Judith is a homily written by abbot Ælfric of Eynsham around the year 1000. It is extant in two manuscripts, a fairly complete version being found in Corpus Christi College Cambridge MS 303, and fragments in British Library MS Cotton Otho B.x, which came from the Cotton Library. The homily is written in Old English alliterative prose. It is 452 verses long. The story paraphrases the Biblical original closely. Ælfric ends the homily with a detailed exegetical interpretation of the story, which he addresses to nuns.

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  • Judith is a homily written by abbot Ælfric of Eynsham around the year 1000. It is extant in two manuscripts, a fairly complete version being found in Corpus Christi College Cambridge MS 303, and fragments in British Library MS Cotton Otho B.x, which came from the Cotton Library. The homily is written in Old English alliterative prose. It is 452 verses long. The story paraphrases the Biblical original closely. Ælfric ends the homily with a detailed exegetical interpretation of the story, which he addresses to nuns. In the first 190 lines, Ælfric introduces king Nebuchadnezzar and Holofernes, the leader of his army, whom he charges with conquering the land of the Jews. Holofernes complies and subdues most countries to the west of Assyria, except Bethulia, a Jewish town which resists the invader. At this point Judith is introduced. As in the Bible, Judith is depicted as a wealthy, independent widow, who after the death of her husband has chosen to remain single and lead a clean and chaste life (lines 203-207). In his exegesis, Ælfric again stresses Judith's cleanness and chastity (lines 391-394). Judith is depicted as pious and steadfast in her traditions, even bringing her own food to the Assyrian's tent (lines 270-272). Ælfric thus represents Judith as a figure of identification for the nuns. Ælfric also stresses Judith's eloquence. She talks her way into the Assyrian's camp (lines 237-241), she talks Holofernes into drinking too much and falling asleep (lines 248-277) and after she has beheaded Holofernes she motivates the Bethulians to fight (lines 312-354). (en)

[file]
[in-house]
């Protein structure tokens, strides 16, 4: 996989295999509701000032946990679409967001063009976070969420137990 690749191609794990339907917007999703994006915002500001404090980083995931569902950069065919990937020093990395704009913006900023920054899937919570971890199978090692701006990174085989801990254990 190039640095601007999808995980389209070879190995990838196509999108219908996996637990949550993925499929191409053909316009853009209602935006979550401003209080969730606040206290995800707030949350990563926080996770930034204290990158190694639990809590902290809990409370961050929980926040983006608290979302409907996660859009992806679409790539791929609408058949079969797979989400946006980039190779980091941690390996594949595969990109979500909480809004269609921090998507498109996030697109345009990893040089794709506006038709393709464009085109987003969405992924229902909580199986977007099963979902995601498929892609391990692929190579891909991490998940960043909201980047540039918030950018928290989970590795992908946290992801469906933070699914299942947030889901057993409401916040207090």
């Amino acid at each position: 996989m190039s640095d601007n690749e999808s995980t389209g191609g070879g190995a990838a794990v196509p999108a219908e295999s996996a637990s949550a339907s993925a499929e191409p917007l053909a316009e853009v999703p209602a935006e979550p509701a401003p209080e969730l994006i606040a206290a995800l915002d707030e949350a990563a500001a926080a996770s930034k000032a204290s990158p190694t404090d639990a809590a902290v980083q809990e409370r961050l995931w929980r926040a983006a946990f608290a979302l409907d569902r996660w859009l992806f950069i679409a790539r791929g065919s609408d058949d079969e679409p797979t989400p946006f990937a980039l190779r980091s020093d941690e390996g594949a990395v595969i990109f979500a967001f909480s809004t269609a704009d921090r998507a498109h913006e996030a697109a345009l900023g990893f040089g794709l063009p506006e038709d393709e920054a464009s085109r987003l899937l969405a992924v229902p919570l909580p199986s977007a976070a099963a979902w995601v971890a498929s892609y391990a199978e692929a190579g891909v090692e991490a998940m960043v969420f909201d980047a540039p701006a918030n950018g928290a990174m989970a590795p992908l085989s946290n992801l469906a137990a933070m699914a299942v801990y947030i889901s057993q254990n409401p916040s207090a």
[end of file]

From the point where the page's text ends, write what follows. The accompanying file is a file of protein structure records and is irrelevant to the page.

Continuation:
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  • Judith is a homily written by abbot Ælfric of Eynsham around the year 1000. It is extant in two manuscripts, a fairly complete version being found in Corpus Christi College Cambridge MS 303, and fragments in British Library MS Cotton Otho B.x, which came from the Cotton Library. The homily is written in Old English alliterative prose. It is 452 verses long. The story paraphrases the Biblical original closely. Ælfric ends the homily with a detailed exegetical interpretation of the story, which he addresses to nuns. (en)
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  • Judith (homily) (en)
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